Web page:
Friday, February 13, 2009

Ustekinumab helps Psoriatic Arthritis, FDA still delays approval

Here is another article about the effectiveness of blocking IL-23. Right now there are no IL-23 blockers on the market. Ustekinumab would be the first. In the article below clinical trial results have been releasedishowing it to help PsA as well as psoriasis (not to mention Graft versus Host Disease), yet the FDA still delays approval.

No approval means no access for sufferers like my son. Way to go FDA. Keep it up. Who is paying you guys off?

Read the article below and then wonder why this drug hasn't been rushed to approval instead of delayed time and again by the FDA bureaucrats.

Ustekinumab has already been shown (September 2008) to give better results for psoriasis than Enbrel in head to head trials.

It was recommended by 100% of the outside panel (June 2008) who reviewed the results of the clinical trials.

It has been TWO YEARS since "stunning results" were released at the conclusion of phase II clinical trials.

Still FDA will not approve it.

My son still has NO ACCESS to the drug. He has been turned down four different times for clinical trials as he is too sick.

He has been turned down for a compassionate use individual trial by Centocor.

How long must he wait and suffer? What does a father have to do to get his suffering son access?

The article:

Tufts University, Health Sciences

Investigational study of ustekinumab in the treatment of psoriatic arthritis

published BOSTON (Feb. 11, 2009) – A group of patients suffering from potentially debilitating psoriatic arthritis showed significant and prolonged improvement after treatment with ustekinumab, according to data from a randomized, double-blind, placebo-controlled study in patients with moderate to severe psoriatic arthritis (PsA). The Phase 2 study was published in the British medical journal The Lancet.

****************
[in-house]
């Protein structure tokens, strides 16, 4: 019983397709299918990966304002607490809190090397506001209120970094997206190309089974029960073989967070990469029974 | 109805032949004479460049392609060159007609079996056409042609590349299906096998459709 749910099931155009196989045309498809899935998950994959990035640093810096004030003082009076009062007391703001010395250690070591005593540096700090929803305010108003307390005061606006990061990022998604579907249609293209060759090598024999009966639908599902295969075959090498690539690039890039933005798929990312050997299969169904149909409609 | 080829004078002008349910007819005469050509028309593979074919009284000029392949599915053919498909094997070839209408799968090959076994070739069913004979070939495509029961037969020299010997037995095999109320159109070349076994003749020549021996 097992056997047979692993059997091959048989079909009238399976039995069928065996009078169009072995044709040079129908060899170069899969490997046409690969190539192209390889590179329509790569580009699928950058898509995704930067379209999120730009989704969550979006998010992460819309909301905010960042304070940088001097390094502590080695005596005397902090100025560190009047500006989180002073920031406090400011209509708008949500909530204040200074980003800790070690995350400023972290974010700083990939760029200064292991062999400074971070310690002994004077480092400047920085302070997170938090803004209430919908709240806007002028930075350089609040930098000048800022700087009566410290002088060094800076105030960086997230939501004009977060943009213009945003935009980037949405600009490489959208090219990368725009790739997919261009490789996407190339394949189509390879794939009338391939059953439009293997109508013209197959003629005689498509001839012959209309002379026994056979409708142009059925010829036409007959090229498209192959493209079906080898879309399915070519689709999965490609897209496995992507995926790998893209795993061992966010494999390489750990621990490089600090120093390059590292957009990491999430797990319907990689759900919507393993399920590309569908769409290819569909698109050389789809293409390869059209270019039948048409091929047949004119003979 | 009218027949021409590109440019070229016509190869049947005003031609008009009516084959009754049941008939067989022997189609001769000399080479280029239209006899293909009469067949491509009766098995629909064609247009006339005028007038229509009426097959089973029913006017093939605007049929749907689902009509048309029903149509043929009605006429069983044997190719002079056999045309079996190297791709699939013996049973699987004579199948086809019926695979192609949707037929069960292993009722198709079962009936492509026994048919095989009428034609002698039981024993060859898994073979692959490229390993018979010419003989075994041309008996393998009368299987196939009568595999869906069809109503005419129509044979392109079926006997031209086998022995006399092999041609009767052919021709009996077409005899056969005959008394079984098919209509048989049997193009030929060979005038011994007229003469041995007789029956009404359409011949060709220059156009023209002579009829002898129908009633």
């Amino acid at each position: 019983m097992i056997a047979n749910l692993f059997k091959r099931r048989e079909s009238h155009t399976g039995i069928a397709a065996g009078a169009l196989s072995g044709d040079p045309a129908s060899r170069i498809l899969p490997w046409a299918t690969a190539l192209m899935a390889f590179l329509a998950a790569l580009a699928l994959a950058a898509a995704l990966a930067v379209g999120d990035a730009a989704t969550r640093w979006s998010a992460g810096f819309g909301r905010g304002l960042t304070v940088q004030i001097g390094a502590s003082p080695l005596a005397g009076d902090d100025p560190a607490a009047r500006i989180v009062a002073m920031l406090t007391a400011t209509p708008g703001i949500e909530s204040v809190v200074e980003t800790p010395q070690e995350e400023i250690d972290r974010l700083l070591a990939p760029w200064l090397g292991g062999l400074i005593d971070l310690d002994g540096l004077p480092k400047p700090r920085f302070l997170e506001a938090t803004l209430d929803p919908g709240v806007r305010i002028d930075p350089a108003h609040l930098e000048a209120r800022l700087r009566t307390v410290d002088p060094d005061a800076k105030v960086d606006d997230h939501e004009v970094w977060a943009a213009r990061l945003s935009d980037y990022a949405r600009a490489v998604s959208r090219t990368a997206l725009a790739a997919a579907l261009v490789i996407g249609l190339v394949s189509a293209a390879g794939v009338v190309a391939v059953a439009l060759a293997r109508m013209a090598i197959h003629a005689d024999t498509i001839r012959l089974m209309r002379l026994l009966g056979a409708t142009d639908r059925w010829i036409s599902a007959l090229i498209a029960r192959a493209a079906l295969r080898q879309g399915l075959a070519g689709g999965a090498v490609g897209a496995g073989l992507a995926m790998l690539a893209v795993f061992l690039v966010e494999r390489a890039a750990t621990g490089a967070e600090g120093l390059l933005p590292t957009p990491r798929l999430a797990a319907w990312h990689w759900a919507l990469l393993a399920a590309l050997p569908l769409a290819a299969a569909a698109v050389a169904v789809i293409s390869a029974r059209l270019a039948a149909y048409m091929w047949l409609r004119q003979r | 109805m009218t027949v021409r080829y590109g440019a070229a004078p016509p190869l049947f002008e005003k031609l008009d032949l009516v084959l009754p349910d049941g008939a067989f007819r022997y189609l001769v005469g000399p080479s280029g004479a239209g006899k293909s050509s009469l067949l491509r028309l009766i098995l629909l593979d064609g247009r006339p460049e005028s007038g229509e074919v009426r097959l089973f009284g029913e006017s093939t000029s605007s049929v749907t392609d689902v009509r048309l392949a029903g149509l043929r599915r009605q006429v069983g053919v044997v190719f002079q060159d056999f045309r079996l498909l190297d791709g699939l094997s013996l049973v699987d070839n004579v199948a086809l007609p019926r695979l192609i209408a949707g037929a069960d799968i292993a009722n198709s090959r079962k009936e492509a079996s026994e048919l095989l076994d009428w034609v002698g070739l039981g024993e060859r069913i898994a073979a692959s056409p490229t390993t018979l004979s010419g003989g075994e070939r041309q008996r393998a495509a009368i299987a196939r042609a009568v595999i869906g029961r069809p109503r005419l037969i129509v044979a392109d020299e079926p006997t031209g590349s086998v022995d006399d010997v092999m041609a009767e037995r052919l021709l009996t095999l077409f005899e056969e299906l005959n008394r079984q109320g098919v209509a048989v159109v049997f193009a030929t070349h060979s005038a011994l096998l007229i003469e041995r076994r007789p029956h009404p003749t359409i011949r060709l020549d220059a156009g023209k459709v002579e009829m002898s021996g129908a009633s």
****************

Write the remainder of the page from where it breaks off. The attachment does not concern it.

"This is a positive development for patients living with the joint pain and swelling that characterizes the disease, even as more research is needed to further test the efficacy of this treatment in psoriatic arthritis," said Alice Gottlieb, MD, Chairperson of the Department of Dermatology at Tufts Medical Center and lead author of the study.

Tufts Medical Center was among several academic medical centers which participated in the study. Tufts Medical Center is a 451-bed hospital in Boston and the primary teaching hospital for Tufts University School of Medicine.

Ustekinumab is a human immunoglobulin monoclonal antibody that is also being studied for treatment of patients with moderate-to-severe plaque psoriasis. Researchers conducting the study published in The Lancet reported that at week 12 of the study, 42 percent of patients given 63 or 90 mg of the drug at weeks 0, 1, 2 and 3 showed significant improvement in their pain, stiffness and other symptoms defined by the American College of Rheumatology (ACR20) score compared with 14 percent of patients who received placebo (NOTE THE EVIL USE OF A PLACEBO GROUP. This research was done at Tufts in the United States under the guidelines of the criminals at the FDA. The FDA motto: LET THEM SUFFER WITHOUT MEDICATION SO WE CAN GET PRETTY NUMBERS for our study. Outrageous!) at the same time points (P < n="3)">

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